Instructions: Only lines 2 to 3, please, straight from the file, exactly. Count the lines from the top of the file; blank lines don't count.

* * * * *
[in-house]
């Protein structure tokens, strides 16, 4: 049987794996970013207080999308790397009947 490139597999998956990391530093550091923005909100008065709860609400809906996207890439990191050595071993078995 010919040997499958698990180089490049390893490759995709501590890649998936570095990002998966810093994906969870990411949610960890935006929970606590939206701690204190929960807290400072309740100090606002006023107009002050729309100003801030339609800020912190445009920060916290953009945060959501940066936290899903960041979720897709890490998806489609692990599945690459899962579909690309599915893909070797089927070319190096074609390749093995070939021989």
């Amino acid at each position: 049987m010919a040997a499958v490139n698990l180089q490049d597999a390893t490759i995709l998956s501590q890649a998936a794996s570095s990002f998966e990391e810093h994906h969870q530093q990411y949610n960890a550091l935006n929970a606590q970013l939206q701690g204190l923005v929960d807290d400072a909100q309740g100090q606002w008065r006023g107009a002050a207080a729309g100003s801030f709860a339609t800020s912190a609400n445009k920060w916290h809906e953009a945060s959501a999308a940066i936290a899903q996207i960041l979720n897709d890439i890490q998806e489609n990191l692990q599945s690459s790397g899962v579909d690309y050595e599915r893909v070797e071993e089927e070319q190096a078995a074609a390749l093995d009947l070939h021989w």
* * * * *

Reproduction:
């Protein structure tokens, strides 16, 4: 049987794996970013207080999308790397009947 490139597999998956990391530093550091923005909100008065709860609400809906996207890439990191050595071993078995 010919040997499958698990180089490049390893490759995709501590890649998936570095990002998966810093994906969870990411949610960890935006929970606590939206701690204190929960807290400072309740100090606002006023107009002050729309100003801030339609800020912190445009920060916290953009945060959501940066936290899903960041979720897709890490998806489609692990599945690459899962579909690309599915893909070797089927070319190096074609390749093995070939021989």
């Amino acid at each position: 049987m010919a040997a499958v490139n698990l180089q490049d597999a390893t490759i995709l998956s501590q890649a998936a794996s570095s990002f998966e990391e810093h994906h969870q530093q990411y949610n960890a550091l935006n929970a606590q970013l939206q701690g204190l923005v929960d807290d400072a909100q309740g100090q606002w008065r006023g107009a002050a207080a729309g100003s801030f709860a339609t800020s912190a609400n445009k920060w916290h809906e953009a945060s959501a999308a940066i936290a899903q996207i960041l979720n897709d890439i890490q998806e489609n990191l692990q599945s690459s790397g899962v579909d690309y050595e599915r893909v070797e071993e089927e070319q190096a078995a074609a390749l093995d009947l070939h021989w």